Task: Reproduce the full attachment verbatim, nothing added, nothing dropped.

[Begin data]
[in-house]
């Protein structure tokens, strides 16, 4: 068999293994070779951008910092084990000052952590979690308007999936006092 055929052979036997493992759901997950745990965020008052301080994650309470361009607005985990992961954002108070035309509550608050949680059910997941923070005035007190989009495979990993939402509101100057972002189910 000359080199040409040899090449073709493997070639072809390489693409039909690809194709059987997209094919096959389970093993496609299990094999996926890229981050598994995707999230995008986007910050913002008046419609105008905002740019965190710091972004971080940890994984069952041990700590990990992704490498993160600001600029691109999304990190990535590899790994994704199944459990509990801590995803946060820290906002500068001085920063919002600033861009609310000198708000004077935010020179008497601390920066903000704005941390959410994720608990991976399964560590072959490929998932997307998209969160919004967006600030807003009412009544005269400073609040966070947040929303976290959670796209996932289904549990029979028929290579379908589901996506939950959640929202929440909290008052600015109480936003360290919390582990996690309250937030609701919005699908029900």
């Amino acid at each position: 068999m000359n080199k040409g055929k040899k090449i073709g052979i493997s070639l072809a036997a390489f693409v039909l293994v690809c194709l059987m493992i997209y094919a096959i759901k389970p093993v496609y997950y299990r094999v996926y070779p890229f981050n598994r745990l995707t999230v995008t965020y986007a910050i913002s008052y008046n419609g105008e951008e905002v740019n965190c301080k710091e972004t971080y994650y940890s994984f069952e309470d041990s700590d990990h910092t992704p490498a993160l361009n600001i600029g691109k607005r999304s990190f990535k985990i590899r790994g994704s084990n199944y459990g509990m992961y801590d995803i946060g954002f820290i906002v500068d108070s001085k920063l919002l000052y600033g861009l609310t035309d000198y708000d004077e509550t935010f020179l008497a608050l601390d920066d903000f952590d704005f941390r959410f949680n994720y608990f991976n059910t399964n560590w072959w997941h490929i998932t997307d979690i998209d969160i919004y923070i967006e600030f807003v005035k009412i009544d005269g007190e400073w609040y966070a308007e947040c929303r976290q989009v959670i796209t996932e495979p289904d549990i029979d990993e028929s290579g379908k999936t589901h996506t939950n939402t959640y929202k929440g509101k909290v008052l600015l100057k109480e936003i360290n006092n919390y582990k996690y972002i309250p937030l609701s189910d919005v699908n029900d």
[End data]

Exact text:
[in-house]
């Protein structure tokens, strides 16, 4: 068999293994070779951008910092084990000052952590979690308007999936006092 055929052979036997493992759901997950745990965020008052301080994650309470361009607005985990992961954002108070035309509550608050949680059910997941923070005035007190989009495979990993939402509101100057972002189910 000359080199040409040899090449073709493997070639072809390489693409039909690809194709059987997209094919096959389970093993496609299990094999996926890229981050598994995707999230995008986007910050913002008046419609105008905002740019965190710091972004971080940890994984069952041990700590990990992704490498993160600001600029691109999304990190990535590899790994994704199944459990509990801590995803946060820290906002500068001085920063919002600033861009609310000198708000004077935010020179008497601390920066903000704005941390959410994720608990991976399964560590072959490929998932997307998209969160919004967006600030807003009412009544005269400073609040966070947040929303976290959670796209996932289904549990029979028929290579379908589901996506939950959640929202929440909290008052600015109480936003360290919390582990996690309250937030609701919005699908029900």
């Amino acid at each position: 068999m000359n080199k040409g055929k040899k090449i073709g052979i493997s070639l072809a036997a390489f693409v039909l293994v690809c194709l059987m493992i997209y094919a096959i759901k389970p093993v496609y997950y299990r094999v996926y070779p890229f981050n598994r745990l995707t999230v995008t965020y986007a910050i913002s008052y008046n419609g105008e951008e905002v740019n965190c301080k710091e972004t971080y994650y940890s994984f069952e309470d041990s700590d990990h910092t992704p490498a993160l361009n600001i600029g691109k607005r999304s990190f990535k985990i590899r790994g994704s084990n199944y459990g509990m992961y801590d995803i946060g954002f820290i906002v500068d108070s001085k920063l919002l000052y600033g861009l609310t035309d000198y708000d004077e509550t935010f020179l008497a608050l601390d920066d903000f952590d704005f941390r959410f949680n994720y608990f991976n059910t399964n560590w072959w997941h490929i998932t997307d979690i998209d969160i919004y923070i967006e600030f807003v005035k009412i009544d005269g007190e400073w609040y966070a308007e947040c929303r976290q989009v959670i796209t996932e495979p289904d549990i029979d990993e028929s290579g379908k999936t589901h996506t939950n939402t959640y929202k929440g509101k909290v008052l600015l100057k109480e936003i360290n006092n919390y582990k996690y972002i309250p937030l609701s189910d919005v699908n029900d």